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Research article - Peer-reviewed, 2010

Non-essential and essential trace element concentrations in meat from cattle reared under organic, intensive or conventional production systems

Blanco-Penedo, I.; Lopez-Alonso, M.; Miranda, M.; Hernandez, J.; Prieto, F.; Shore, R. F.


We evaluated if differences in non-essential and essential trace element accumulation in beef-cattle reared under different systems (including organic, conventional and intensive management) were reflected in the meat derived from these animals. Diaphragm muscle from 166 calves from nine farms were analysed. Muscle cadmium concentrations were low (10 mu g/kg wet weight) and muscle arsenic, mercury and lead levels were below the limits of detection (12, 2 and 3 mu g/kg, respectively) in most (77-97%) samples; there were no significant differences between farms. Essential trace element concentrations in muscle were generally within adequate physiological ranges and, although they varied significantly between farms, this was not apparently related to management practices. There were no significant correlations in element concentrations between muscle and liver or kidney (organ concentrations that better reflect exposure), except for cobalt (positive association) and zinc (negative association). Non-essential and essential trace element concentrations in muscle in the studied animals did not generally reflect differences in exposure. This is particularly relevant for animals reared in systems (such as organic farms) where cattle are exposed to higher levels of non-essential elements (probably due to soil ingestion when grazing) but also can suffer from mineral deficiencies.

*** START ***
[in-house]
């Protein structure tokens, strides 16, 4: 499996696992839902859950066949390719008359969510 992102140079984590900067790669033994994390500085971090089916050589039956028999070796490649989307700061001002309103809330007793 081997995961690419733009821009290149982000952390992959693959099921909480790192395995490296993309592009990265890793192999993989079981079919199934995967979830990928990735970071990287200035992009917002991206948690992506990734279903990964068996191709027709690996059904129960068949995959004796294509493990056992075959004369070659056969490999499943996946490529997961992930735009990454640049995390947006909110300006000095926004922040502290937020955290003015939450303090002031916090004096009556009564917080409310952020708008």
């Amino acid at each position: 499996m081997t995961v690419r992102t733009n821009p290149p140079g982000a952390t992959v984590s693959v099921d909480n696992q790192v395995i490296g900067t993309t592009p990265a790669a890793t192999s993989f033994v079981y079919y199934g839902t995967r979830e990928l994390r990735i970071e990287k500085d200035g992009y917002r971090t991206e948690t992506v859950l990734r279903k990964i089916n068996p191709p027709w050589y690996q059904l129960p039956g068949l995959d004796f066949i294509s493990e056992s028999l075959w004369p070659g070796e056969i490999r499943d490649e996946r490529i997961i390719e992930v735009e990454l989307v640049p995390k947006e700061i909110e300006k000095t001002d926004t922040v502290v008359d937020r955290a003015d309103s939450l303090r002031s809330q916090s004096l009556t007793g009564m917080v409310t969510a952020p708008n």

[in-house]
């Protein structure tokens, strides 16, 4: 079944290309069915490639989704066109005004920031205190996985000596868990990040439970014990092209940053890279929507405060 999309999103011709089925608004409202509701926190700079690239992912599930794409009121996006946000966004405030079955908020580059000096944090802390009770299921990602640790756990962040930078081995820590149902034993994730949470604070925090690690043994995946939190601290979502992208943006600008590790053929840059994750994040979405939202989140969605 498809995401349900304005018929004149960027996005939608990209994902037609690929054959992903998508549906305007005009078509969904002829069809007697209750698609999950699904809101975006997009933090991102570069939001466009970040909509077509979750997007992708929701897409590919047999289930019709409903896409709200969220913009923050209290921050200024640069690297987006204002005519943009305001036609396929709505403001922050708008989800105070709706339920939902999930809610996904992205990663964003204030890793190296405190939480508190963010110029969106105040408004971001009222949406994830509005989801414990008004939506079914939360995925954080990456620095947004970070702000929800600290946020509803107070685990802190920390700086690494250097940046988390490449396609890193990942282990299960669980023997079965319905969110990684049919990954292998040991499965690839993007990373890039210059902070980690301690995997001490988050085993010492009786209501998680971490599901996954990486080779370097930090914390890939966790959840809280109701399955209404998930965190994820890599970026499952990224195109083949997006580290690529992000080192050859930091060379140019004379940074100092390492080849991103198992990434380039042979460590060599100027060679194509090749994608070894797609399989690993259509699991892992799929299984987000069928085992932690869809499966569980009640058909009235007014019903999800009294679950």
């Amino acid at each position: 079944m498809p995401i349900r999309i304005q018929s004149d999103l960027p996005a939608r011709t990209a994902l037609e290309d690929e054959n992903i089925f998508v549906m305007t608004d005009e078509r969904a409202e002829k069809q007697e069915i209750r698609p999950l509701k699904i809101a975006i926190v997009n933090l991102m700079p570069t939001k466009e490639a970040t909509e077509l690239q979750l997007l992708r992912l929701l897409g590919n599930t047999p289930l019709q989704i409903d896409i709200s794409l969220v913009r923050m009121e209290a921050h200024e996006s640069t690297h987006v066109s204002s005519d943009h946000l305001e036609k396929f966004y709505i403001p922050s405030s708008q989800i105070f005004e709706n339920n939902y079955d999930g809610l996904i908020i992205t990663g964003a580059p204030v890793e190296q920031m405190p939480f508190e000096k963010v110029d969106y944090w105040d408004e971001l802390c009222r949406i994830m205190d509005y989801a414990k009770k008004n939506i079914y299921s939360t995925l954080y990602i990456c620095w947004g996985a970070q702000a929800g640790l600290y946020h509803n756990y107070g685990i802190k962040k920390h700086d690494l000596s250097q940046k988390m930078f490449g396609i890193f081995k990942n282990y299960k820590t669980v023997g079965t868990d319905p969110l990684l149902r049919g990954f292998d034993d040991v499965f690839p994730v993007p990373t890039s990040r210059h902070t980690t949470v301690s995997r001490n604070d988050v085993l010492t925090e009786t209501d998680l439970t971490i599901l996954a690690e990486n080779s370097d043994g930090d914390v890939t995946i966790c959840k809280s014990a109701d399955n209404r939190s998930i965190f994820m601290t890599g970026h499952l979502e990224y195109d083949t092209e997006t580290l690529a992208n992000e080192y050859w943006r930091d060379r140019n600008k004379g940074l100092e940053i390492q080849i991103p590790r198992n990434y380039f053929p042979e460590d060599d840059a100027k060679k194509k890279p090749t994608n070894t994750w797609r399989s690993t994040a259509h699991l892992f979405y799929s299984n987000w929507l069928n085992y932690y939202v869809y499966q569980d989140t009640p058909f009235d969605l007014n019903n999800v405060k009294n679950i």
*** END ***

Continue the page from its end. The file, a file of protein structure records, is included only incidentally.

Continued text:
metals analysis; ICP; toxicology; animal study; toxic elements; trace elements; animal products; meat

Published in

Food Additives and Contaminants: Part A: Chemistry, Analysis, Control, Exposure and Risk Assessment
2010, Volume: 27, number: 1, pages: 36-42

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